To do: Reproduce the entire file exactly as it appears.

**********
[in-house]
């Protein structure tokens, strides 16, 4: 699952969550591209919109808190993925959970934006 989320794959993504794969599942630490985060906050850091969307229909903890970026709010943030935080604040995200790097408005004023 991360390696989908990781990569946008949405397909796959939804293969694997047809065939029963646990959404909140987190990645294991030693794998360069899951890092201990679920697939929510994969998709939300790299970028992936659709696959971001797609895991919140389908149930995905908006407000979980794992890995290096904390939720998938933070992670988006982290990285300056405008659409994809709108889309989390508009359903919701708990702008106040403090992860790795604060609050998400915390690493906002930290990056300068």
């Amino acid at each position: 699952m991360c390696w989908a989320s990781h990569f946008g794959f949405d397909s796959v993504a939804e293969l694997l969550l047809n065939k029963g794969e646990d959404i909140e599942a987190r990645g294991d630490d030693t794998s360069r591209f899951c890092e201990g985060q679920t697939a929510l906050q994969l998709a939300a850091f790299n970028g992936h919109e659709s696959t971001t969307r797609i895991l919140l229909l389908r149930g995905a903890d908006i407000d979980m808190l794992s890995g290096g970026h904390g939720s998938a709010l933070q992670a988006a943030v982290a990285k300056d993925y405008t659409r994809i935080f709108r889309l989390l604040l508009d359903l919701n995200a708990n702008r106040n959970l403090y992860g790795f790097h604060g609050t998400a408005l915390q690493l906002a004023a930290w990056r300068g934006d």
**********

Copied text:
[in-house]
């Protein structure tokens, strides 16, 4: 699952969550591209919109808190993925959970934006 989320794959993504794969599942630490985060906050850091969307229909903890970026709010943030935080604040995200790097408005004023 991360390696989908990781990569946008949405397909796959939804293969694997047809065939029963646990959404909140987190990645294991030693794998360069899951890092201990679920697939929510994969998709939300790299970028992936659709696959971001797609895991919140389908149930995905908006407000979980794992890995290096904390939720998938933070992670988006982290990285300056405008659409994809709108889309989390508009359903919701708990702008106040403090992860790795604060609050998400915390690493906002930290990056300068």
């Amino acid at each position: 699952m991360c390696w989908a989320s990781h990569f946008g794959f949405d397909s796959v993504a939804e293969l694997l969550l047809n065939k029963g794969e646990d959404i909140e599942a987190r990645g294991d630490d030693t794998s360069r591209f899951c890092e201990g985060q679920t697939a929510l906050q994969l998709a939300a850091f790299n970028g992936h919109e659709s696959t971001t969307r797609i895991l919140l229909l389908r149930g995905a903890d908006i407000d979980m808190l794992s890995g290096g970026h904390g939720s998938a709010l933070q992670a988006a943030v982290a990285k300056d993925y405008t659409r994809i935080f709108r889309l989390l604040l508009d359903l919701n995200a708990n702008r106040n959970l403090y992860g790795f790097h604060g609050t998400a408005l915390q690493l906002a004023a930290w990056r300068g934006d």